A bus traveling on a highway in Hungary crashed through a guardrail and tipped over early on Sunday, killing at least eight people and injuring dozens, police said. The crash occurred on Hungary’s M7 highway near the town of Szabadbattyan, between the capital, Budapest, and Lake Balaton, at just before 5am Sunday morning. The bus had Hungarian license plates and was in the lane traveling toward Budapest. Pal Gyorfi, a spokesman for the national ambulance service, told Hungarian news agency MTI that in addition to the eight deaths, another eight people sustained serious injuries and 40 had minor injuries.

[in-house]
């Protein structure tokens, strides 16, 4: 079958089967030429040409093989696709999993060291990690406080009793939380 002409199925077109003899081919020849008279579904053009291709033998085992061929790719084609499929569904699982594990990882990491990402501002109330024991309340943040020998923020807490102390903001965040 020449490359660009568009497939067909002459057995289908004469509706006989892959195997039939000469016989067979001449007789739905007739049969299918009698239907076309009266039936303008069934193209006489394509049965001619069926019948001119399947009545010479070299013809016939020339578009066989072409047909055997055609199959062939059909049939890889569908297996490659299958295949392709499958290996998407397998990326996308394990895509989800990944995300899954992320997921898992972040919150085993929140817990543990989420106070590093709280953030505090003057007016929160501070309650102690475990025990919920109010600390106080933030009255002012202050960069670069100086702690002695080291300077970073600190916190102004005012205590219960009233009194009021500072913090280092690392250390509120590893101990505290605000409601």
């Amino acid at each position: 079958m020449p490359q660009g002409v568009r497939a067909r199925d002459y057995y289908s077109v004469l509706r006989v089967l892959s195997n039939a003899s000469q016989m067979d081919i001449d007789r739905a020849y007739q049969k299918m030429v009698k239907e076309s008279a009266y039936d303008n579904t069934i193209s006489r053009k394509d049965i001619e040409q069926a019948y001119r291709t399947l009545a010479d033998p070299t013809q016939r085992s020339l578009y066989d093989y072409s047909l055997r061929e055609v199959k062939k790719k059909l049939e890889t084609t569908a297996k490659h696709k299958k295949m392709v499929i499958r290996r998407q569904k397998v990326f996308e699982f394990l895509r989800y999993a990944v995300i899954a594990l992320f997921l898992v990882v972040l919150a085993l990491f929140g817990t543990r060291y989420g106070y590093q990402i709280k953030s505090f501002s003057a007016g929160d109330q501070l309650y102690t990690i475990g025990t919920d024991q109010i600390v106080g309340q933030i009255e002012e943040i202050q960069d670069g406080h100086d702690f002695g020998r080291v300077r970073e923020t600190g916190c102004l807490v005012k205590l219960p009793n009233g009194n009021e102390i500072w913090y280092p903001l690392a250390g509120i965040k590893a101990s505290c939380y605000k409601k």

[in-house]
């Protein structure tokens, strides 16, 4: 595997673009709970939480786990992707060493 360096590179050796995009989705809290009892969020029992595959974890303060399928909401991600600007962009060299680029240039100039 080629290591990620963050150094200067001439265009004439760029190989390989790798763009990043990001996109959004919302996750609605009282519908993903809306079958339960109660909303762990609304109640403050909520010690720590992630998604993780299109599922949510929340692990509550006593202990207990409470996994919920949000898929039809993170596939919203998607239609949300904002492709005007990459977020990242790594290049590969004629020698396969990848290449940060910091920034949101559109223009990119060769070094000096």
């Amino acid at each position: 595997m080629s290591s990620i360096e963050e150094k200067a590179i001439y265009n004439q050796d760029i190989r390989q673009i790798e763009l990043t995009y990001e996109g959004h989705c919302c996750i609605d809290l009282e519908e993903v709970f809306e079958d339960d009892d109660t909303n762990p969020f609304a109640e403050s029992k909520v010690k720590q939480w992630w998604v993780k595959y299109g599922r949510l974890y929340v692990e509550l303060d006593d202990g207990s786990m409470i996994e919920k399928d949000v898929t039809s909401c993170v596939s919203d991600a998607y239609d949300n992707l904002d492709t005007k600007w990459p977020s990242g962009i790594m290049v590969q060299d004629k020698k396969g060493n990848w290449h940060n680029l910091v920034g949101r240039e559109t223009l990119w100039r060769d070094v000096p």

Book distributors and publishers in Hungary have raised concerns that a decree restricting the sale of LGBTQ-themed books could lead to self-censorship and make such items harder to obtain in smaller towns. The government has ordered shops to sell sealed and wrapped all books aimed at under-18s that are viewed as promoting homosexuality or gender change, or containing “explicit” depictions of sexuality. It also bans the sale of all such books, whether intended for childen or adults, within 200 metres of a school or a church. Katalin Gal, head of the Association of Hungarian Book Publishers and Distributors, said more than 100 Hungarian bookshops were within 200 meters of a church or a school, many in small towns. “This is covertly pushing publishers towards self-censorship. If they make it very hard to sell these books, why would they print them at all?” she said on Friday.